Scientists Question Widely Adopted Indicator of Fisheries Health
The most widely adopted measure for assessing the state of the world?s oceans and fisheries led to inaccurate conclusions in nearly half the ecosystems where it was applied, according to new analysis by an international team. The team was led by a fisheries scientist at the University of Washington, and evolved from a working group organized by the National Center for Ecological Analysis and Synthesis.
The findings appeared in a recent issue of the journal Nature.
New Book Expands Knowledge of the Broadside Genre
Ballads and Broadsides in Britain, 1500-1800 (Ashgate, 2010), a new book edited by Patricia Fumerton, professor of English and director of the campus?s English Broadside Ballad Archive, offers an unprecedented perspective on the development and cultural practice of popular print in early modern Britain.
A popular form of communication, broadside ballads were set to popular folk tunes and sung on street corners and other public places. Copies of the lyrics ? commonly known as broadsides because they were printed on one side of a single broad sheet of paper ? were distributed by the singers and posted for viewing just about anywhere, including bookstalls, alehouses, and private residences.
Geologists Develop New Timeline for Fossil Record
Beginning roughly 542 million years ago, a profusion of animals with shells and skeletons began to appear in the fossil record. So many life forms appeared during this time that it is often referred to as the ?Cambrian Explosion.?
UCSB geologists and a team of co-authors have proposed a rethinking of the timeline of these early animal appearances. Their findings are published in a recent issue of the Geological Society of America Bulletin.
?We found that, with improved dating and correlation of rock sequences, the short burst of appearances goes away.? said Susannah Porter, associate professor of earth science. ?Instead, appearances of the earliest skeleton-forming animals were drawn out over more than 20 million years.?
Philosopher Examines Concept of Moral Knowledge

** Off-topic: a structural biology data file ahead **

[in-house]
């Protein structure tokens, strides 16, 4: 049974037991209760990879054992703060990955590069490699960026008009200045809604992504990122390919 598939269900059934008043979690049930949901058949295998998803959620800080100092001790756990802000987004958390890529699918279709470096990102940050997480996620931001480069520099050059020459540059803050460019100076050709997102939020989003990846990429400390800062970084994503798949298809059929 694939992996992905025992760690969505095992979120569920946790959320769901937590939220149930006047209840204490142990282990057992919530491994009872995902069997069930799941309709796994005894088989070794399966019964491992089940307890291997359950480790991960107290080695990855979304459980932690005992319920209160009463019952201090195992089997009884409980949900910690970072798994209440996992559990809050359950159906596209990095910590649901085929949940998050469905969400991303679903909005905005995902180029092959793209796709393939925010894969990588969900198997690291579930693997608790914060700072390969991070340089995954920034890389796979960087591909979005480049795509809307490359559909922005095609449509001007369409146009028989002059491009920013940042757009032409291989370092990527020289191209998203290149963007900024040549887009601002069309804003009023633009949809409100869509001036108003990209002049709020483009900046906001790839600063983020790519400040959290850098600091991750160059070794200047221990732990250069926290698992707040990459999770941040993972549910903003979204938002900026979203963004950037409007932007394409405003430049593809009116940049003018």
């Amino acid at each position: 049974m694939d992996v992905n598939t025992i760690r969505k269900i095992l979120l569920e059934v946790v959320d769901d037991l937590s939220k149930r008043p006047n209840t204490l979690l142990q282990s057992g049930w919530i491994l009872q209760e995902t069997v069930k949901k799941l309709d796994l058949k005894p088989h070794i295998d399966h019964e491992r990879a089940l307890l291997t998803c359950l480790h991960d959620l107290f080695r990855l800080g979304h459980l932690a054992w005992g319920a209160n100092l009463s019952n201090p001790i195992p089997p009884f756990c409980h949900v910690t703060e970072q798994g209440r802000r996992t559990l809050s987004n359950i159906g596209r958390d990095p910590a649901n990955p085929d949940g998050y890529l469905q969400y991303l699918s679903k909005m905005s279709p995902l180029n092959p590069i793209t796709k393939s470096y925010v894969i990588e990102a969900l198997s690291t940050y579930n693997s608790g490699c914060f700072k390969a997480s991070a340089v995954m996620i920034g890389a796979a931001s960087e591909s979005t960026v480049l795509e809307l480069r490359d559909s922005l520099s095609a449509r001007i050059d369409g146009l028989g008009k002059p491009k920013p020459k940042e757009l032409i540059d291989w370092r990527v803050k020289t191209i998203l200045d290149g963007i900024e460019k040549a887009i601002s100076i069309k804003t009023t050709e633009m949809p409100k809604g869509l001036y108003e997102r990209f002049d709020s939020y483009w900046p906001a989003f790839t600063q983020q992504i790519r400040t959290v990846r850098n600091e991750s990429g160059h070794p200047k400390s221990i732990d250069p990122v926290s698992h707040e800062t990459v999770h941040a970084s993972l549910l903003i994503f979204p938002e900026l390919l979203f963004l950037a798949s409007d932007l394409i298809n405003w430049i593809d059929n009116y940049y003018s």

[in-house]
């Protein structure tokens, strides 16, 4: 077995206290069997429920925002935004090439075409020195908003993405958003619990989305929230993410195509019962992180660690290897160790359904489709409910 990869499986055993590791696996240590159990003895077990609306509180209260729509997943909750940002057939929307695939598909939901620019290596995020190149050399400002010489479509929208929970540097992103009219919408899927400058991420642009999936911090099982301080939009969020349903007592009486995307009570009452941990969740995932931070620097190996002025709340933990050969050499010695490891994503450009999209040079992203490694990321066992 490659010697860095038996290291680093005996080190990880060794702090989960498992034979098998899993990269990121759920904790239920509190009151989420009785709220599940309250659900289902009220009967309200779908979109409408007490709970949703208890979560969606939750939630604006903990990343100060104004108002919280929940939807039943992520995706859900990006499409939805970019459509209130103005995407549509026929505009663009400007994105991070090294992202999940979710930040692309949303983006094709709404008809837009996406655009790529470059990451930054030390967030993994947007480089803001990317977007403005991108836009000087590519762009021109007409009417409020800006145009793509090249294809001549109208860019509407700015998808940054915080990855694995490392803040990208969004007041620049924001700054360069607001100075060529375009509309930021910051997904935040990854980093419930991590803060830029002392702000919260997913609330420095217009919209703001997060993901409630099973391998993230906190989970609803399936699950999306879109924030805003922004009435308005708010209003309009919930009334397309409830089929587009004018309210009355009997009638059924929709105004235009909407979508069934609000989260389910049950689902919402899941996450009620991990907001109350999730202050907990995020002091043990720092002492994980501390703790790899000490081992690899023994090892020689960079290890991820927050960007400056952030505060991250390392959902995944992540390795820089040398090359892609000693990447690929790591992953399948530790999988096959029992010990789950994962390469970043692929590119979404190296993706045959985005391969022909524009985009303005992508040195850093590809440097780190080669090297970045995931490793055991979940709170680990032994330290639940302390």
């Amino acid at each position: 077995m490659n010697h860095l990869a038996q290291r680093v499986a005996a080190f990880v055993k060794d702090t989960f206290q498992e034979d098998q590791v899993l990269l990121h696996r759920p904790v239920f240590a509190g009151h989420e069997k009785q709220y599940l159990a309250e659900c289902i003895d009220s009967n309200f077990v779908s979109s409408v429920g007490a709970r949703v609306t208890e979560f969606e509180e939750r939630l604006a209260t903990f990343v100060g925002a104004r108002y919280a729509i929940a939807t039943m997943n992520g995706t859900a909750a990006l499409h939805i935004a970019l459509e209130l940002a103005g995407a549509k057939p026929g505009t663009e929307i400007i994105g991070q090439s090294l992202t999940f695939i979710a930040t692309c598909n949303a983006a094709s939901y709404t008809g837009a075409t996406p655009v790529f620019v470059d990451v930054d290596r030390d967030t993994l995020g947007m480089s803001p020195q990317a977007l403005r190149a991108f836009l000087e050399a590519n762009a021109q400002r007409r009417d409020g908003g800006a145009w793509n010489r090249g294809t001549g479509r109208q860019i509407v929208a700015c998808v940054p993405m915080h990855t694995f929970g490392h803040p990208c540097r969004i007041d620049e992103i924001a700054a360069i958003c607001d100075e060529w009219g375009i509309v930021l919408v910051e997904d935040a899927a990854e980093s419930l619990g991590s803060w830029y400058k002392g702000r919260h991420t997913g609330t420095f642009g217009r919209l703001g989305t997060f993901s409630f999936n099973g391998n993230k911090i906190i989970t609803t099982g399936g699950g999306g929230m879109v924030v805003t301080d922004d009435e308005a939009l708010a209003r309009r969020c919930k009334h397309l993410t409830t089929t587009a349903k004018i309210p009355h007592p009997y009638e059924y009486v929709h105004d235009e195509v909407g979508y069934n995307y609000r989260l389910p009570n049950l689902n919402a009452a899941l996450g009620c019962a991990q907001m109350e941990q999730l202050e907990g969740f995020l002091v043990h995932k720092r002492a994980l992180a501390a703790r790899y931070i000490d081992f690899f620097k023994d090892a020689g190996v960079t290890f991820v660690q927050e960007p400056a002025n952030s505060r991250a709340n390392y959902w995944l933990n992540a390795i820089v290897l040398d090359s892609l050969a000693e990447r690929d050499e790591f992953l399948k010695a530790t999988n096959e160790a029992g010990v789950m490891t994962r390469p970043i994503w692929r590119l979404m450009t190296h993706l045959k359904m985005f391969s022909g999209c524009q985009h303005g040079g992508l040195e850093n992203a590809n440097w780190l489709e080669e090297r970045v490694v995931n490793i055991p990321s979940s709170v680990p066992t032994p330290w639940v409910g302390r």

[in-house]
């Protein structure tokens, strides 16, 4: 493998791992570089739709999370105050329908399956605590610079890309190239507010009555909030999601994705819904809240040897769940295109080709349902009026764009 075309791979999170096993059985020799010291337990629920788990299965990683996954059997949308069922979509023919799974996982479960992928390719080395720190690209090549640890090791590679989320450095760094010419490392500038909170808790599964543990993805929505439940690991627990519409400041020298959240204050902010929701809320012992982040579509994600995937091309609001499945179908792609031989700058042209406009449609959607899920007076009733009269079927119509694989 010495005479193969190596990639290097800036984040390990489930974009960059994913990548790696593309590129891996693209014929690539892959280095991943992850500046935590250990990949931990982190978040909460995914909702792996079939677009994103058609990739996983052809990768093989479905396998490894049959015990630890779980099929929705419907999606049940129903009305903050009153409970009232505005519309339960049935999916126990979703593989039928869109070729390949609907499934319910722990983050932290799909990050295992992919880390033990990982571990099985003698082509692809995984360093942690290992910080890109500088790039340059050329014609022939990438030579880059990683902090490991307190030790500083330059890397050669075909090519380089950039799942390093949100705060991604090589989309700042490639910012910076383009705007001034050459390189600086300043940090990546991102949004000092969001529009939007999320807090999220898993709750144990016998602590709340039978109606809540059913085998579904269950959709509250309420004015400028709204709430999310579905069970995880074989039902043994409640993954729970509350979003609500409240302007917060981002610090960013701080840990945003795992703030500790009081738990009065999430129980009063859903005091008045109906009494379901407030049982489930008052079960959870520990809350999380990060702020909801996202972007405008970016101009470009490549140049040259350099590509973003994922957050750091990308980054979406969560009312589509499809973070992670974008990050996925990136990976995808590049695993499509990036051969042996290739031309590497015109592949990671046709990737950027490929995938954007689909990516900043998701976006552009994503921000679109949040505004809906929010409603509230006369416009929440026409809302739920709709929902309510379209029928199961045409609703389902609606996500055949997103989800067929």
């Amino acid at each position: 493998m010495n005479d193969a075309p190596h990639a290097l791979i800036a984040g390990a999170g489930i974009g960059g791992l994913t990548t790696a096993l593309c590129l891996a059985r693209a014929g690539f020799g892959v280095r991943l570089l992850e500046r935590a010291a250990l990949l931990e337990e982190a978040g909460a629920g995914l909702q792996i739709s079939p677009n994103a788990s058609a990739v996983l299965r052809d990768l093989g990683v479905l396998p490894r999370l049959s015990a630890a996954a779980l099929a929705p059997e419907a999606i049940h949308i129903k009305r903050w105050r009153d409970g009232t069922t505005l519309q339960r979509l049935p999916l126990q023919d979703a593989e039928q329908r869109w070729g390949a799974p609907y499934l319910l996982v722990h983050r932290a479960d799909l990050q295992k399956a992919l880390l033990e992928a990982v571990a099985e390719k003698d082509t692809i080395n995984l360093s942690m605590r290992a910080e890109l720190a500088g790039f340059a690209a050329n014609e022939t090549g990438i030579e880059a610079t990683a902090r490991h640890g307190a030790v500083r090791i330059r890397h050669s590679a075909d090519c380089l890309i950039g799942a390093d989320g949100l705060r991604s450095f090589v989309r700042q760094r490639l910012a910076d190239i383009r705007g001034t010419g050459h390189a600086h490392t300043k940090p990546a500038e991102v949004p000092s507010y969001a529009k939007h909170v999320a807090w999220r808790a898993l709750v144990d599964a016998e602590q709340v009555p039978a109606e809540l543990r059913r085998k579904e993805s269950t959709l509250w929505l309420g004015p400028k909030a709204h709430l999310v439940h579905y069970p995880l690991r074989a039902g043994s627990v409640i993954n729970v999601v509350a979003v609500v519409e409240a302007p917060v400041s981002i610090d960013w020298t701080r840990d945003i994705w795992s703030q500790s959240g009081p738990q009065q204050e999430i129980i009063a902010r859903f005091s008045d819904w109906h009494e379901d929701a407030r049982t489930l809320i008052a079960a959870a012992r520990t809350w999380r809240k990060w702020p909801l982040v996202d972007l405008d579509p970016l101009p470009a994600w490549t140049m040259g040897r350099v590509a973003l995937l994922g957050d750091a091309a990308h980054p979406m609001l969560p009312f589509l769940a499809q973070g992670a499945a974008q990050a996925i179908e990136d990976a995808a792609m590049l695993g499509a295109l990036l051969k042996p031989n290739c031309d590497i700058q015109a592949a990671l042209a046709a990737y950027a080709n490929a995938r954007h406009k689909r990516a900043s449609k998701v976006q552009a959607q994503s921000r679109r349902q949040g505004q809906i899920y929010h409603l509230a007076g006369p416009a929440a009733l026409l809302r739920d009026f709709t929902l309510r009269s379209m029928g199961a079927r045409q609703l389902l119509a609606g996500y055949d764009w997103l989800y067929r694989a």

How do we know right from wrong? Do we even have moral knowledge? Moral epistemology studies these and related questions about our understanding of virtue and vice.
In his new book, Moral Epistemology (Routledge, 2010), Aaron Zimmerman argues that our belief in moral knowledge can survive skeptical challenges. He also draws on a rich range of examples, from Plato?s Meno and Dickens?s David Copperfield to Bernard Madoff and Saddam Hussein
Research Collaboration Focuses on Age-Related Macular Degeneration
An international collaboration between UCSB, the Keck School of Medicine of the University of Southern California, and several other research institutions, is bringing together leaders in the fields of stem cell biology, basic science, and ophthalmology to develop a treatment for blindness caused by age-related macular degeneration.
?Scientists in the Center for Stem Cell Biology and Engineering and the Center for the Study of Macular Degeneration are excited to provide the basic research that will allow translation of stem cell research to the clinic,? said Dennis Clegg, professor of molecular, cellular, and developmental biology, and co-director of the Center for Stem Cell Biology and Engineering. Both centers are part of the Neuroscience Research Institute.
New Species Named for UCSB Scientists
A new species of worm ?? the Carcinonemertes kurisi?? has been named for Armand Kuris, professor of zoology in the Department of Ecology, Evolution, and Marine Biology. The new species is a tiny, parasitic worm that makes its home in the shallow waters of sandy beaches from Northern California to Baja California. It was named by Patricia S. Sadeghian, a former student of Kuris, in a recent article in the Journal of Natural History.
Also, a new species of sea slug has been named for Jeff Goddard, project scientist with the Marine Science Institute. He found the new species of nudibranch while working in the tide pools at Carpinteria Reef. Terrence M. Gosliner, an authority on the taxonomy of sea slugs at the California Academy of Sciences in San Francisco, named the new sea slug ? Flabellina goddardi ? after Goddard in a recent online edition of the Proceedings of the National Academy of Sciences.
Communication Scholar Analyzes Organizational Routines
Within any organization, people experience challenges and frustration while trying to accomplish normal activities. Following standard procedures, they often become enmeshed in what Ronald Rice calls ?unusual routines.? In his new book, Organizations and Unusual Routines: A Systems Analysis of Dysfunctional Feedback Processes (Cambridge University Press, 2010), Rice, the Arthur N. Rupe Professor of the Social Effects of Mass Communication, provides a new vocabulary for identifying, understanding, and dealing with this pervasive organizational phenomenon.